Over the years, I have read bits and pieces by Doris Lessing. I liked those works – a lot. But something held me back from a full on committal to her novels. Then I read an article about her work, which praised The Golden Notebook as her masterpiece. I had tried to read it three decades or so ago, and I could not get into it. This was one of my earliest deployments of “The Rule of 50.” About Twenty years ago, I tried again, but I got no further. About a month ago, I decided to try once more. Unfortunately, my copy of the book had disappeared. I bought another copy, and the new one had an introduction by Doris. This detailed look into her life, her writings, and her philosophy open wide the doors of understanding. This time I was determined to read the entire The Golden Notebook.
Doris May Lessing had an amazingly interesting and widely varying life. She was a British novelist, poet, playwright, librettist, biographer, and short story writer. She was born October 22, 1919 in Kermanshah, Iran, and she died in London November 17, 2013. The introduction to my newest copy of the book has an extensive introduction to the novel. I do not recall whether or not my original copy had the Intro, but I found it to be most helpful in digging through the layers to an understanding of her, her life, and her works
As my readers can imagine from the introduction, this novel will be a challenge; however, readers interested in writers, philosophy, politics, and fiction will be rewarded with an amazing experience. The story revolves around four journals Doris kept from a young age. The journals were green, blue, red, and black. Each deals with a different aspect of her life – politics, a memoir, her written work, and a diary. She then took these four books and wove into them a story of two women. Anna is a character who seems a lot like Doris. Anna is a writer, and she is telling the story of Ella, who seems a whole lot like Anna and Doris.
Some of her paragraphs go on for well over two or even three pages. If you delve into this wonderful and amazing novel, take some serious concentration pills, a pencil, and note book paper. Here is a sample of a conversation between Anna and Saul, her then current love interest. Lessing wrote, “‘you can’t go on like this, you’ve got to start writing again.’ // ‘Obviously if I could, I would.’ // ‘No, Anna, that’s not good enough. Why don’t you write that short story you’ve just told me about? No, I don’t want all that hokum you usually give me—tell me in one simple sentence, why not. You can call in Christmas cracker mottoes if you like, but while I was walking about I was thinking that you could simplify it in your mind, boil it all down to something, then you could take a good long look at it and beat it.’ // I began to laugh, but he said: ‘No, Anna, you’re going to really crack up unless you do.’ // ‘Very well then. I can’t write that story or any other story, because at that moment I sit down to write, someone comes into the room, looks over my shoulders, and stops me.’ // ‘Who? Do you know?’ // ‘Of course I know. It could be a Chinese peasant. Or one of Castro’s guerrilla fighters. Or an Algerian fighting in the F.L.N. Or Mr. Mathlong. They stand here in the room and they say, why aren’t you doing something about us, instead of wasting your time scribbling?’” (609).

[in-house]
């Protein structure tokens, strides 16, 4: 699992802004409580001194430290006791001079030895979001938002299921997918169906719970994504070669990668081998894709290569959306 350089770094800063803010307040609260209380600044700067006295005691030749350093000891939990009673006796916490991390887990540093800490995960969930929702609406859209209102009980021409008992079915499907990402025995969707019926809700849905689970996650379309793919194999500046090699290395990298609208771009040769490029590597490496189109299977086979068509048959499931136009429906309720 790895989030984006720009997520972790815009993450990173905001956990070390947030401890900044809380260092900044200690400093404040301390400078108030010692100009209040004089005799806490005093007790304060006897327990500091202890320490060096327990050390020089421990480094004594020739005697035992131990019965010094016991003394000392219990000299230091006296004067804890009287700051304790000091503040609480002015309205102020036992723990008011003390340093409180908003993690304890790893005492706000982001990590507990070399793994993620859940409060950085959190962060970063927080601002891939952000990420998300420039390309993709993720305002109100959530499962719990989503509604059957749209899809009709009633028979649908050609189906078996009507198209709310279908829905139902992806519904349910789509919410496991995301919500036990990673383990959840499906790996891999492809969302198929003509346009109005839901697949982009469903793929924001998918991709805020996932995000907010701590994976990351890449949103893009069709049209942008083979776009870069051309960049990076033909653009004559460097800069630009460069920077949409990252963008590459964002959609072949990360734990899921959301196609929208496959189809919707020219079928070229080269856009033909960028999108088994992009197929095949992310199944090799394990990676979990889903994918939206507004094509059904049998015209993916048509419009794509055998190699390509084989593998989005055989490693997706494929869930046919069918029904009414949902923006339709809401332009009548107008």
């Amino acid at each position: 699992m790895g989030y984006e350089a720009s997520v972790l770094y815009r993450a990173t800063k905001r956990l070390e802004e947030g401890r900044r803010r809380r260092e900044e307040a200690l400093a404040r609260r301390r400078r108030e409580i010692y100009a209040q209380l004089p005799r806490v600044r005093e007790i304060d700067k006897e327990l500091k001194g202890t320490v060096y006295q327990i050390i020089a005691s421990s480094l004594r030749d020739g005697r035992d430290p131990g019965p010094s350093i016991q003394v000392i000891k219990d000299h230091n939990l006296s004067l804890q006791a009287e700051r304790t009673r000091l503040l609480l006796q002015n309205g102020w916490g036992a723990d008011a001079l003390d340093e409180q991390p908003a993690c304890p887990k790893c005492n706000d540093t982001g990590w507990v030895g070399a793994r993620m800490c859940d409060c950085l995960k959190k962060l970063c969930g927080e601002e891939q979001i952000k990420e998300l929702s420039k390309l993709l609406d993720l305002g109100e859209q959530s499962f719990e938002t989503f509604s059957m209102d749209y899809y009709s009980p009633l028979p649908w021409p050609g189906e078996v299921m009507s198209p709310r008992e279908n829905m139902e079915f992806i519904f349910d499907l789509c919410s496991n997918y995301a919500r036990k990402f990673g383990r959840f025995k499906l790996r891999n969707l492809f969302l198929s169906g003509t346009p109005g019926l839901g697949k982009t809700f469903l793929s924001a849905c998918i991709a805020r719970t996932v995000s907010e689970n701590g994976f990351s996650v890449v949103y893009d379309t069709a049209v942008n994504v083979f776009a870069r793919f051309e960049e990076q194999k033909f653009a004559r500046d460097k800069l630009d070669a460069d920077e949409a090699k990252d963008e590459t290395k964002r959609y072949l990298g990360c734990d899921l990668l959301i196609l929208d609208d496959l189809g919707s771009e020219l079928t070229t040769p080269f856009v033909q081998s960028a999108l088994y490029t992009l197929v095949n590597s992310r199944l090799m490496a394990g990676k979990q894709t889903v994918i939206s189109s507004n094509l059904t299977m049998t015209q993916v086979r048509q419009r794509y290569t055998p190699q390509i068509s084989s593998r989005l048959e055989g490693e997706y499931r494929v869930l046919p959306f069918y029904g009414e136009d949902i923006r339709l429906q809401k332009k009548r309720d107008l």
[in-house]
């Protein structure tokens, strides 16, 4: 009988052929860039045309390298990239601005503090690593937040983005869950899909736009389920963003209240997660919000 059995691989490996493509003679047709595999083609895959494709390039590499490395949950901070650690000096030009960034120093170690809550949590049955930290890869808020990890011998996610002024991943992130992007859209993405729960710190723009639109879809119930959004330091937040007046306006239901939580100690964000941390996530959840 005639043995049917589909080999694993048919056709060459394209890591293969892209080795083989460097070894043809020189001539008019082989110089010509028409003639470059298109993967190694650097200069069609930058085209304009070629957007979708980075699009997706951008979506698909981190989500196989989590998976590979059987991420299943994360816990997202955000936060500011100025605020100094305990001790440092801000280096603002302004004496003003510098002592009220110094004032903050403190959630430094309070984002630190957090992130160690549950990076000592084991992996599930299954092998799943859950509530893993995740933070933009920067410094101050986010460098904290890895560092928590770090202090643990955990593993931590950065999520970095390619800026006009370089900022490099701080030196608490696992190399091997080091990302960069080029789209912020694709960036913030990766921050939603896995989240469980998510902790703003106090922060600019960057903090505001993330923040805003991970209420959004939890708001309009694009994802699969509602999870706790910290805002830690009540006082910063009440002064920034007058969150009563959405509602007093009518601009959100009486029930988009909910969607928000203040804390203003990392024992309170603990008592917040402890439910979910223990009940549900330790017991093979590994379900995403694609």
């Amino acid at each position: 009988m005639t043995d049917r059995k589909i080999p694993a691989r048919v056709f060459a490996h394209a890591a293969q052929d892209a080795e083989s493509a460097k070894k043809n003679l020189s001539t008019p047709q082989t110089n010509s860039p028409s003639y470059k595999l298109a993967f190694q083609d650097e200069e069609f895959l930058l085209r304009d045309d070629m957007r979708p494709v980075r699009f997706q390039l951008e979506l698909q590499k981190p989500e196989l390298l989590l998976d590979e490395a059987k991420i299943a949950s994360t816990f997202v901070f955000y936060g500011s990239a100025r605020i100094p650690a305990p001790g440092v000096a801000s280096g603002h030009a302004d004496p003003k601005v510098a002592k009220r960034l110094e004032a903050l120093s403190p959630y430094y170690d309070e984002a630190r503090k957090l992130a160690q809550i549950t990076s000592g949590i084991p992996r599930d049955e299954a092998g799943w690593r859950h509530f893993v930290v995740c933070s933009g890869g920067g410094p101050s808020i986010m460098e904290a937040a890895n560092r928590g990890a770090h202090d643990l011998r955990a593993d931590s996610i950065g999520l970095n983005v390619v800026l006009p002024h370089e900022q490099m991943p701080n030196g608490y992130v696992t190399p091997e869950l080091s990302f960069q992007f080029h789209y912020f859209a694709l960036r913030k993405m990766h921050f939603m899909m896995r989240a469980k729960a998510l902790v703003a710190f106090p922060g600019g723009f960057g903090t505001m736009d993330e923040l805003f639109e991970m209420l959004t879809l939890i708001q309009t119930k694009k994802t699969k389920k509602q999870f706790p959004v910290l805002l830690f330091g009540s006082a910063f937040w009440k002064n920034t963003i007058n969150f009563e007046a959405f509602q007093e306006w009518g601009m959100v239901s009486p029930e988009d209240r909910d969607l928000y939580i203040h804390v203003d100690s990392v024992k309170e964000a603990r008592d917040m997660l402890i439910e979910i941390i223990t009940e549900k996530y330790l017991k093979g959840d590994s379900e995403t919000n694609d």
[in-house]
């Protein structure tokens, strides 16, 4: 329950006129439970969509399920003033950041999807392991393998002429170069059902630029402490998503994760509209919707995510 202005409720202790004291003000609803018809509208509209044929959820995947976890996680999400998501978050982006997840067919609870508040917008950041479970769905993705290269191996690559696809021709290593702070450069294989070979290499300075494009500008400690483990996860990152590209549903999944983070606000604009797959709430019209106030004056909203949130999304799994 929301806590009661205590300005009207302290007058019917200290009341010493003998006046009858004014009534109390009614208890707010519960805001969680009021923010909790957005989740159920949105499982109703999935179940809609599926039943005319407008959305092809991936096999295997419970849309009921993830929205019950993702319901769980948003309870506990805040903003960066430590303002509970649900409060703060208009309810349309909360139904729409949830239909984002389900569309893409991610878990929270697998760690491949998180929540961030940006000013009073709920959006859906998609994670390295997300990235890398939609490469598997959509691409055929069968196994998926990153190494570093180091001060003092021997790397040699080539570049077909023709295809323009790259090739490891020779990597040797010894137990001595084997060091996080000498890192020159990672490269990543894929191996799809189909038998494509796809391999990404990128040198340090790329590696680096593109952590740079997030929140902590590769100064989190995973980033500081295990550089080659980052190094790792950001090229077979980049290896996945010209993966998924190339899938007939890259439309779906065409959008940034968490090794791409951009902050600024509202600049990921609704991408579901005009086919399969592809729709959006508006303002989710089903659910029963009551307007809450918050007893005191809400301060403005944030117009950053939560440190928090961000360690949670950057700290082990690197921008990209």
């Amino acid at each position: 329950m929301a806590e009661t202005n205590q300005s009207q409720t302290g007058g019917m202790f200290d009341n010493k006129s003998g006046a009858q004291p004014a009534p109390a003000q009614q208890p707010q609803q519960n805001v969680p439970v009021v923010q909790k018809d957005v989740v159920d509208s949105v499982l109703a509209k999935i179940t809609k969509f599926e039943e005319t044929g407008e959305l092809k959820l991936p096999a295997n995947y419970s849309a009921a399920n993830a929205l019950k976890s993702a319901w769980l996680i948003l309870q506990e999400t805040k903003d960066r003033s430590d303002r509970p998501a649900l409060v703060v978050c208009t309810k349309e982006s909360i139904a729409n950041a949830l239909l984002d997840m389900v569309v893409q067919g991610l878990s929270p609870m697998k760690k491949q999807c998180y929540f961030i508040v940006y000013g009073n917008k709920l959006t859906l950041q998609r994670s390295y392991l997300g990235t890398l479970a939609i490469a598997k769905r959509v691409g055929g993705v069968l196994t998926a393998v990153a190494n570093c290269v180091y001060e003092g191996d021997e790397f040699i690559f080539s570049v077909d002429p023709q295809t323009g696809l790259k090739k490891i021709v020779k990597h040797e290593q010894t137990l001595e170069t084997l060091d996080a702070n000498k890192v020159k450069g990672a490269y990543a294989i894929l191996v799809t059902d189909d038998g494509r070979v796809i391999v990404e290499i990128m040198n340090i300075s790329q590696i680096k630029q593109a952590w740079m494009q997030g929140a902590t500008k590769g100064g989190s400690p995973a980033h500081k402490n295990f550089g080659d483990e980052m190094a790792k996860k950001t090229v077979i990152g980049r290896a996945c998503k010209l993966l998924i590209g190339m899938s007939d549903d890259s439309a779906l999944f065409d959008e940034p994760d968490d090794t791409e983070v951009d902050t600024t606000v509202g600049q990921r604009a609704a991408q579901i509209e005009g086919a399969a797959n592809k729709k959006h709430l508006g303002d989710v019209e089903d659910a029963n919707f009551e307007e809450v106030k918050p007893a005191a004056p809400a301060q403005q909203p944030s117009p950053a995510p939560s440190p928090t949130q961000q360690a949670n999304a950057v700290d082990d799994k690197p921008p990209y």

I also noticed some references to other characters and story-lines. I has pleased to read of a character who reminded me of Martha Quest, the title character in her first of four novels in the Children of Violence series. Reach beyond what you usually read, and stretch you reading skills with The Golden Notebook by Doris Lessing. 5 stars
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